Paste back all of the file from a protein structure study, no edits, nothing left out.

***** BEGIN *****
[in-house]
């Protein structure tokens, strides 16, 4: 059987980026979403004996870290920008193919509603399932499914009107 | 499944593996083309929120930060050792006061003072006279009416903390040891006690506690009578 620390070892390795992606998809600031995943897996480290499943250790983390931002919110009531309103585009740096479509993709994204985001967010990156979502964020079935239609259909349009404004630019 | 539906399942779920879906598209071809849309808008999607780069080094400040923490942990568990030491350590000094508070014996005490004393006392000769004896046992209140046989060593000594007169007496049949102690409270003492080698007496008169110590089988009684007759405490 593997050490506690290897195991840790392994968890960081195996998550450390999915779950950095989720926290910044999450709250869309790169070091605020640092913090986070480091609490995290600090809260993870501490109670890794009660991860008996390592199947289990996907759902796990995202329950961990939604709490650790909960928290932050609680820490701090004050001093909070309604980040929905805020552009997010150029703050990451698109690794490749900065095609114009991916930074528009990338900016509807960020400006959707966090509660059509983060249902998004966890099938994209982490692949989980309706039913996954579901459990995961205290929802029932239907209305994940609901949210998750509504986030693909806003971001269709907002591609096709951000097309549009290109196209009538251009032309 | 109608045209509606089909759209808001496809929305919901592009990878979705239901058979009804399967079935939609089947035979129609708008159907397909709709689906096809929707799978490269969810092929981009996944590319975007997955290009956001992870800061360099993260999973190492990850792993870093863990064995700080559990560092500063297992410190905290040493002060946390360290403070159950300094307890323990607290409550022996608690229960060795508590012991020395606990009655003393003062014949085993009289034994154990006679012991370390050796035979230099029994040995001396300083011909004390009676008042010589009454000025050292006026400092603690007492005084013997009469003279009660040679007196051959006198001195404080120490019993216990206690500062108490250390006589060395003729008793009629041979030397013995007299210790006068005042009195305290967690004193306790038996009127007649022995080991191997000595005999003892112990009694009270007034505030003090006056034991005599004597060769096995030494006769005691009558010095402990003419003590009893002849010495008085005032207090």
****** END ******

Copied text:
[in-house]
């Protein structure tokens, strides 16, 4: 059987980026979403004996870290920008193919509603399932499914009107 | 499944593996083309929120930060050792006061003072006279009416903390040891006690506690009578 620390070892390795992606998809600031995943897996480290499943250790983390931002919110009531309103585009740096479509993709994204985001967010990156979502964020079935239609259909349009404004630019 | 539906399942779920879906598209071809849309808008999607780069080094400040923490942990568990030491350590000094508070014996005490004393006392000769004896046992209140046989060593000594007169007496049949102690409270003492080698007496008169110590089988009684007759405490 593997050490506690290897195991840790392994968890960081195996998550450390999915779950950095989720926290910044999450709250869309790169070091605020640092913090986070480091609490995290600090809260993870501490109670890794009660991860008996390592199947289990996907759902796990995202329950961990939604709490650790909960928290932050609680820490701090004050001093909070309604980040929905805020552009997010150029703050990451698109690794490749900065095609114009991916930074528009990338900016509807960020400006959707966090509660059509983060249902998004966890099938994209982490692949989980309706039913996954579901459990995961205290929802029932239907209305994940609901949210998750509504986030693909806003971001269709907002591609096709951000097309549009290109196209009538251009032309 | 109608045209509606089909759209808001496809929305919901592009990878979705239901058979009804399967079935939609089947035979129609708008159907397909709709689906096809929707799978490269969810092929981009996944590319975007997955290009956001992870800061360099993260999973190492990850792993870093863990064995700080559990560092500063297992410190905290040493002060946390360290403070159950300094307890323990607290409550022996608690229960060795508590012991020395606990009655003393003062014949085993009289034994154990006679012991370390050796035979230099029994040995001396300083011909004390009676008042010589009454000025050292006026400092603690007492005084013997009469003279009660040679007196051959006198001195404080120490019993216990206690500062108490250390006589060395003729008793009629041979030397013995007299210790006068005042009195305290967690004193306790038996009127007649022995080991191997000595005999003892112990009694009270007034505030003090006056034991005599004597060769096995030494006769005691009558010095402990003419003590009893002849010495008085005032207090």